Breakfast with monkeys

(l-r) Dave Stevens, Ben Schulze, Esteban Saenz, Jessie Taylor

When JMU senior ISAT majors Dave Stevens (’12), Ben Schulze (’12) and Jessie Taylor (’12) flew to Costa Rica last August and again in December as part of their senior project, they learned  there is a big difference between creating and researching a project on paper and actually getting out in the field and doing it.

The three students, along with their professor, Dr. Karim Altaii, traveled to Costa Rica to perform an energy analysis on a resort called Hotel Punta Leona. Located in the southwestern province of Puntarenas, the hotel is a popular vacation destination in a very  biodiverse country that values its ecology. “For the resort,” Dave says, “sustainability efforts are just as important as potential economic savings.”

The students’ objective is to remotely monitor real-time energy consumption data from the U.S. via Internet-connection devices, which they installed. The devices allow them to monitor energy use by month, day, hour, minute and second for individual guest units at the resort. They also are able to monitor individual circuits to pinpoint consumption trends that might otherwise go unnoticed. From the data the students collect, they can recommend ways the resort can reduce energy use.

“As we planned for this project in the states,” Dave says, “everything was going to work out smoothly with no hitches. After we arrived, we soon learned that when working with a relatively busy resort, there are inherent obstacles.”

While installing energy monitoring devices, they had to coordinate their efforts with maintenance people, owners and guests checking in and out of rooms every few days. “One day we would install a device and we wouldn’t be able to access it for a few days until the room was unoccupied again.”

Because the resort was originally built as a temporary movie set, the wiring was very disorganized, which made identifying circuits to monitor a challenge. Adding to the challenge, they had to deal with frequent power outages, “brown outs” and the language barrier .

“I certainly wish I knew more Spanish,” Dave says. “We constantly relied on our “Tico” (word for Costa Rica natives). They were awesome and always put up with us asking ‘now what did that person say?'”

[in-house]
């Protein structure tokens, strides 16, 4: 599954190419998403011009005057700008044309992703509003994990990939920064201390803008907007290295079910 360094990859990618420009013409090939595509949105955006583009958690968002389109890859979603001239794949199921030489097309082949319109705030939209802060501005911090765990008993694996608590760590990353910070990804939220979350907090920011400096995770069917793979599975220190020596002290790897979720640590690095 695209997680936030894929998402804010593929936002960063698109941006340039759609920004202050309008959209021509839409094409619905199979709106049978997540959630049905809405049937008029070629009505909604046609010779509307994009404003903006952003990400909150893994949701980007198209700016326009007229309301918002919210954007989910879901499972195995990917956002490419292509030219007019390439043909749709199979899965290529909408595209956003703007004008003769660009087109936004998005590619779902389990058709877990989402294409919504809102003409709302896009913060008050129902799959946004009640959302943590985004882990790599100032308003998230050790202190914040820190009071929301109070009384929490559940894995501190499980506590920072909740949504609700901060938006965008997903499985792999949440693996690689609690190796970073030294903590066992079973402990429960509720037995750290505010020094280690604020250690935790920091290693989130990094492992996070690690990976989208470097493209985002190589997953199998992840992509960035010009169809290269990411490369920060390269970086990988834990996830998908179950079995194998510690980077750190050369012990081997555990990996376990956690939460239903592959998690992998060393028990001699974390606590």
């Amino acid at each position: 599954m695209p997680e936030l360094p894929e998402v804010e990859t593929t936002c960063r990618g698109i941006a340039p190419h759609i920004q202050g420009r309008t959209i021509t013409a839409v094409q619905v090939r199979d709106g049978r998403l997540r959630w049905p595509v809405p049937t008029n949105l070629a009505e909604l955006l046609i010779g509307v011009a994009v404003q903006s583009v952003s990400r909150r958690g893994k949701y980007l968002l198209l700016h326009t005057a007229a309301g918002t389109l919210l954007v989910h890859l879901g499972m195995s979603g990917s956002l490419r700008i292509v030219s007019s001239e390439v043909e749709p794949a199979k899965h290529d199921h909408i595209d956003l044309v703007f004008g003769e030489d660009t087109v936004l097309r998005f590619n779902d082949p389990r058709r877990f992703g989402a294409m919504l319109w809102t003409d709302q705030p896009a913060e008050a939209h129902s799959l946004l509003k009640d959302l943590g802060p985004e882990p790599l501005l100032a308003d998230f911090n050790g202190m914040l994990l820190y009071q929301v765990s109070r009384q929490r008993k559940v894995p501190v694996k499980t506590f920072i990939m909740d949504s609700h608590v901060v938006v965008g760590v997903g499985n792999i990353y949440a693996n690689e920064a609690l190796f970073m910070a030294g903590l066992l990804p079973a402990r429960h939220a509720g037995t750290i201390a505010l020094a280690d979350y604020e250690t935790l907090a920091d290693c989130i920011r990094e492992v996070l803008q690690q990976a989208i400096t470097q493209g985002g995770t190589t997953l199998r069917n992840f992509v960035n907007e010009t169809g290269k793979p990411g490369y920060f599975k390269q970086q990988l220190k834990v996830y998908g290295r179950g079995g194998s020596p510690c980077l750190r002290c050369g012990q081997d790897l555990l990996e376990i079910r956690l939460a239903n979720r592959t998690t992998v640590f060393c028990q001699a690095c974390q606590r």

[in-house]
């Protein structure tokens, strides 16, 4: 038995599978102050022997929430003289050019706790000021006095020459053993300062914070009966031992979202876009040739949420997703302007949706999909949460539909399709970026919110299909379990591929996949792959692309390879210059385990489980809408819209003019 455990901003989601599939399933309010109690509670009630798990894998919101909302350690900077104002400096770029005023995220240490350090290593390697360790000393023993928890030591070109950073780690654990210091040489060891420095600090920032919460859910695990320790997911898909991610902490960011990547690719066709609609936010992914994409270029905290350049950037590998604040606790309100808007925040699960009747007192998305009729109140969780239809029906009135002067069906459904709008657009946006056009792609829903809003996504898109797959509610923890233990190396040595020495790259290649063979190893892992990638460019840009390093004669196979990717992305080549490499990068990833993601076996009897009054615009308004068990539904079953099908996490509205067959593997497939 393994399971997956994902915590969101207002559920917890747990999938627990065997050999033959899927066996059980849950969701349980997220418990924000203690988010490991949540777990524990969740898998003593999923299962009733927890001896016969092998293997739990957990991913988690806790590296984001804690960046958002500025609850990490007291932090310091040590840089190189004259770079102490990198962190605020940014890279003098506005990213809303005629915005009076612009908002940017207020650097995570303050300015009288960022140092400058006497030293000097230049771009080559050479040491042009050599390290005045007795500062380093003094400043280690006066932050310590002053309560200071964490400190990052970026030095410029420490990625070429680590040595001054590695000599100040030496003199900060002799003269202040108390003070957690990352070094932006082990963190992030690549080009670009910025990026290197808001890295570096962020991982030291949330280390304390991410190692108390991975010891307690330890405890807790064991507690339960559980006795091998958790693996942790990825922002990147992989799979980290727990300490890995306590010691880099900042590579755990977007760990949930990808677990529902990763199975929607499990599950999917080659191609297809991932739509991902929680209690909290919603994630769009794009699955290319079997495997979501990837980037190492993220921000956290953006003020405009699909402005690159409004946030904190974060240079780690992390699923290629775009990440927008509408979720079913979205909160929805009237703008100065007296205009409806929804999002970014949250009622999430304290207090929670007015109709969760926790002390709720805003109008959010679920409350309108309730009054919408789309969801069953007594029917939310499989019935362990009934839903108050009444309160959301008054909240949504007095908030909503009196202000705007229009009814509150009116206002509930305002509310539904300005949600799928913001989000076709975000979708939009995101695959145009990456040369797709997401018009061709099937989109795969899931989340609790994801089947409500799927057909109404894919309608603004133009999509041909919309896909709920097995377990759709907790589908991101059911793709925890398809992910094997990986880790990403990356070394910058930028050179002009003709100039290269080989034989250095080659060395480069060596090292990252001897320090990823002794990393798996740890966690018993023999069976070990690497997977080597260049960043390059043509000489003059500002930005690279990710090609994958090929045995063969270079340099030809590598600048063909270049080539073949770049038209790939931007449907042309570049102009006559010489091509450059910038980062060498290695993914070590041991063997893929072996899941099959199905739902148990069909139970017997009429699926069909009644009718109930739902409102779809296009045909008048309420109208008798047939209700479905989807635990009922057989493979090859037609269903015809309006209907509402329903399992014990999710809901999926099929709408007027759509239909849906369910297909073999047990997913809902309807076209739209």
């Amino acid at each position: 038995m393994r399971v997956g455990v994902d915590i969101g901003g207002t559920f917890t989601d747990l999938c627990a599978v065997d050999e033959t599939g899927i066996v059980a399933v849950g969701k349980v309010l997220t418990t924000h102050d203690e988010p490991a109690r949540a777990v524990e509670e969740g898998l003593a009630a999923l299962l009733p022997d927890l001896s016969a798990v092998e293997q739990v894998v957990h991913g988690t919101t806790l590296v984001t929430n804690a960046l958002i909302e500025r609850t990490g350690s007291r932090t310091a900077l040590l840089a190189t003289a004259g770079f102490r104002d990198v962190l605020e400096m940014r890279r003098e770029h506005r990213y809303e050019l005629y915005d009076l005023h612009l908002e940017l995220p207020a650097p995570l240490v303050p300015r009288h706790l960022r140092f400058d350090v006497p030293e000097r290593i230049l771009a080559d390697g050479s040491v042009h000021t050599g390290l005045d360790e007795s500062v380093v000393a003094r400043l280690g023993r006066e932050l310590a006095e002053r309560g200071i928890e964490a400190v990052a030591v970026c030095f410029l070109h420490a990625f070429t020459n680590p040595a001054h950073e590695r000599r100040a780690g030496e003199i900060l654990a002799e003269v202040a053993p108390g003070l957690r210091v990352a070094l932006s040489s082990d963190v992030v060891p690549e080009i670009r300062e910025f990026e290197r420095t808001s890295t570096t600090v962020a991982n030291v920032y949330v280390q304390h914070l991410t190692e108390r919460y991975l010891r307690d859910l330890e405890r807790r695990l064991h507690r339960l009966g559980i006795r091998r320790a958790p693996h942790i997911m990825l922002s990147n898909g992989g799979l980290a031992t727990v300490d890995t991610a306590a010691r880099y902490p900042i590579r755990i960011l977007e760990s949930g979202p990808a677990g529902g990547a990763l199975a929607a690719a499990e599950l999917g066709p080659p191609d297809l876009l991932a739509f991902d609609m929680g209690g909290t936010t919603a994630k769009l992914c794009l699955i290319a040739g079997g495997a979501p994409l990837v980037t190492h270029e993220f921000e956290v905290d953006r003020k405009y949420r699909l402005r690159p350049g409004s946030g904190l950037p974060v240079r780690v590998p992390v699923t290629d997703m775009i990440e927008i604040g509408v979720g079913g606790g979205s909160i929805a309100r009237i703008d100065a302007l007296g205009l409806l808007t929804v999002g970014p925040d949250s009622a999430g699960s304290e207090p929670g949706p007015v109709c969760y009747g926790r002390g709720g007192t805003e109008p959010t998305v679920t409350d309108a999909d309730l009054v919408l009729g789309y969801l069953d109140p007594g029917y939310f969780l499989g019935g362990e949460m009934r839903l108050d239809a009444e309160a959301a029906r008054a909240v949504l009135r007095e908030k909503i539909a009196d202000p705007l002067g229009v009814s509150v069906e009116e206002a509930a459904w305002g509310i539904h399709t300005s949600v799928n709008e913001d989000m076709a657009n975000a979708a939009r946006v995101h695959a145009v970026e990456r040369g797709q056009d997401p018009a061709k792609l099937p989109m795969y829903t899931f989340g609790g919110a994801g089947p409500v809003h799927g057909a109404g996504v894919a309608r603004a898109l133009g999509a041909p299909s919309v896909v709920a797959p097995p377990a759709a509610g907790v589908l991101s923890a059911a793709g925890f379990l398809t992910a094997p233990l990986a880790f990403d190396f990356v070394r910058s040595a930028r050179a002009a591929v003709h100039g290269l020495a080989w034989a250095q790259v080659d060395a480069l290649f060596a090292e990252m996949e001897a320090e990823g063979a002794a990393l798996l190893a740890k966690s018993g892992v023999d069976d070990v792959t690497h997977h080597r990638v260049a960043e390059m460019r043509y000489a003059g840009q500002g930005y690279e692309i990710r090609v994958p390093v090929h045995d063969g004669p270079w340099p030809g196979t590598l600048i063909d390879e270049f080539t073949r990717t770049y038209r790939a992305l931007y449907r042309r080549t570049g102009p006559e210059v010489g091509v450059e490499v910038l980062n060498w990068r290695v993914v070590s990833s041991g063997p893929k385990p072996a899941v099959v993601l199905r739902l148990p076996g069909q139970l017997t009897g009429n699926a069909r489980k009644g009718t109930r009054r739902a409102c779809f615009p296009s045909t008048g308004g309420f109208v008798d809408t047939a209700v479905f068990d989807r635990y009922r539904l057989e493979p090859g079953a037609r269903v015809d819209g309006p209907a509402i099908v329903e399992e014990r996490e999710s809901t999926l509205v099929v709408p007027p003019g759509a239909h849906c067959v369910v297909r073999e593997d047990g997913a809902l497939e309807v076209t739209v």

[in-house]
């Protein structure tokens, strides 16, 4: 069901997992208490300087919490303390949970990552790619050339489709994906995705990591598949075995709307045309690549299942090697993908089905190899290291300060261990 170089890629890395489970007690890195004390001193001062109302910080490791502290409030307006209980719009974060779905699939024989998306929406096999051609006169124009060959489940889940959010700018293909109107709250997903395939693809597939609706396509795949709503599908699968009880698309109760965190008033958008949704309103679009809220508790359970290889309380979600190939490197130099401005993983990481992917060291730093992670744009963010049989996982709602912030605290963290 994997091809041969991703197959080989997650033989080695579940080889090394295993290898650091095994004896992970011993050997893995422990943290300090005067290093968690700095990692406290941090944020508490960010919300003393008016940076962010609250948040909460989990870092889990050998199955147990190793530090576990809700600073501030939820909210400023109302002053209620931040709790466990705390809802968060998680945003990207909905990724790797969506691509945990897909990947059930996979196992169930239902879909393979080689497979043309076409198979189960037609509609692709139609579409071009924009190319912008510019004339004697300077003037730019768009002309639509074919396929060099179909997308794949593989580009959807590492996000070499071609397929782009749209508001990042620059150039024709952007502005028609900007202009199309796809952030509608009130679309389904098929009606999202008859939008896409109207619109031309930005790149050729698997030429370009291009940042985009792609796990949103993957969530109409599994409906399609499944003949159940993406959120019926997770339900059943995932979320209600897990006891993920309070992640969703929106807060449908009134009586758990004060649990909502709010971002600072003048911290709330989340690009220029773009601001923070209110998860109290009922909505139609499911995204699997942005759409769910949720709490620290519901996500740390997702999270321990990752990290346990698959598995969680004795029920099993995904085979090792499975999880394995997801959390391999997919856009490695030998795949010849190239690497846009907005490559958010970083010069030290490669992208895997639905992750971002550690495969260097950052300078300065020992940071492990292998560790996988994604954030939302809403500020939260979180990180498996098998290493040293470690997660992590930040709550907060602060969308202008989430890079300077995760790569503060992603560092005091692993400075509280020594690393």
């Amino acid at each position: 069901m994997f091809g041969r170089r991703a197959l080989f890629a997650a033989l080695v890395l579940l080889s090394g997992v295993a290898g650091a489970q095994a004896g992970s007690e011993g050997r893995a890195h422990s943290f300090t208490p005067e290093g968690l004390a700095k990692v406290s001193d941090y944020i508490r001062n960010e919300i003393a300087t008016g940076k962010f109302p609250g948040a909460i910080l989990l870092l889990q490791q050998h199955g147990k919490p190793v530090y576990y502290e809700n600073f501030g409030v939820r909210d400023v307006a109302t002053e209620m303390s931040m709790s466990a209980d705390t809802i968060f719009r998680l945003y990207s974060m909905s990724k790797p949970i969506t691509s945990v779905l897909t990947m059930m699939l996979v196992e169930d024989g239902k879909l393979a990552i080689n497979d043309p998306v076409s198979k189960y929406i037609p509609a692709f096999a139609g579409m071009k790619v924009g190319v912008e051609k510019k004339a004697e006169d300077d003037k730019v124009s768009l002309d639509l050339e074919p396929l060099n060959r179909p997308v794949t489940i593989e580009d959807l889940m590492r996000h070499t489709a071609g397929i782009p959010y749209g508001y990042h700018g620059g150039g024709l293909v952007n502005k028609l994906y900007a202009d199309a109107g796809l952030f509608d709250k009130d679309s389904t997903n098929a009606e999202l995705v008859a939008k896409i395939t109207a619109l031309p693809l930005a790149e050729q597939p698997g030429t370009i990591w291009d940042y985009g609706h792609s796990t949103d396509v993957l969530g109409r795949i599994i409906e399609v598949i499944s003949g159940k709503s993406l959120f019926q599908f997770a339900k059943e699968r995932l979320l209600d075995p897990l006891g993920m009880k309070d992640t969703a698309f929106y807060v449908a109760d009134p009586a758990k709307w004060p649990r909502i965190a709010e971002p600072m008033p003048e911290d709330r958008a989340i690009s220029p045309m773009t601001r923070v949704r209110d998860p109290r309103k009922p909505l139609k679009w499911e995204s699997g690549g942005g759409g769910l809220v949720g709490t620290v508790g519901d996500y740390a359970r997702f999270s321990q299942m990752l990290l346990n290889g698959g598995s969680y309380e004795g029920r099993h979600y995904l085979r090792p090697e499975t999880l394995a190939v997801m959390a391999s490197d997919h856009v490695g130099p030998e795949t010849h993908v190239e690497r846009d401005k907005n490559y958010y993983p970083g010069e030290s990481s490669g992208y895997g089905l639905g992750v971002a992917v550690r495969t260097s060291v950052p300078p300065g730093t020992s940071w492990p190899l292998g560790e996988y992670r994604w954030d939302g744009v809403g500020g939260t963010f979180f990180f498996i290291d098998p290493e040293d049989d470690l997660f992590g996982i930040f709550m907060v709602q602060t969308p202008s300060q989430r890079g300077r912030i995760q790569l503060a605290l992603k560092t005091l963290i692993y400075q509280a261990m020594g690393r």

Joining the JMU students, three students from the University of Costa Rica, Tattiana Hernandez, Francisco Gamboa and Estaban Saenz were part of the team.

The students also encountered the unexpected. “The internet was down in our room, so we had to walk to the reception area to use their Internet. It was late and the the reception area is open to the outside since the weather is pretty moderate all year. Before I knew it, there was a family of raccoons snooping around us. They would come up to our feet and try to nudge or bite us.  I remember sitting there and laughing at the situation thinking, wow, wouldn’t have expected racoons to be an obstacle during this project.”

Along with the raccoons, they had breakfast with monkeys who would sneak out of the trees, sidle over to the open-air breakfast and help themselves to the students’ fare.

The ISAT team didn’t spend all their time in Costa Rica working. “The first weekend we were there we traveled to Limon, on the Caribbean side of the country. We stayed in a small coast resort called the Black Pearl. The beaches looked like set for the Pirates of the Caribbean movies,” Dave says.

Now back on campus, the team is monitoring and analyzing data. They are also designing a solar power system for the resort.

About his experience, Dave says, “I feel like my career goals have certainly been sharpened. It has been very interesting getting to work in a real professional setting and applying skill sets I’ve acquired through ISAT. I feel a lot more confident in tackling such projects in the future.”

And they can all say they’ve had breakfast with monkeys.

To learn more about JMU’s ISAT program, visit

About James Madison University
This blog is about the people of James Madison University — a caring, committed and engaged community spread all over the world, making lives better and brighter, healthier and safer, kinder and bolder. As Gandhi suggested, we are taking steps to BE the CHANGE we wish to see in the world. And these are our stories....

2 Responses to Breakfast with monkeys

  1. grahammb says:

    Thanks for your comment! I’ll make sure that Dave, Ben, Jessie and Dr. Altaii get your message.
    Martha Graham


  2. Real world application is always more complex than academic models. The big lesson may have been the experience itself more than the experiment. On another note: I work as chief engineer at a large resort on the Big Island of Hawaii and am constantly looking for ways to reduce environmental impact, energy consumption, etc. I’d be very interested in the findings of the Costa Rica project. You can write me at if you would like to share some ideas. Mahalo. Dohn Chapman


Leave a Reply

Fill in your details below or click an icon to log in: Logo

You are commenting using your account. Log Out /  Change )

Google+ photo

You are commenting using your Google+ account. Log Out /  Change )

Twitter picture

You are commenting using your Twitter account. Log Out /  Change )

Facebook photo

You are commenting using your Facebook account. Log Out /  Change )


Connecting to %s

%d bloggers like this: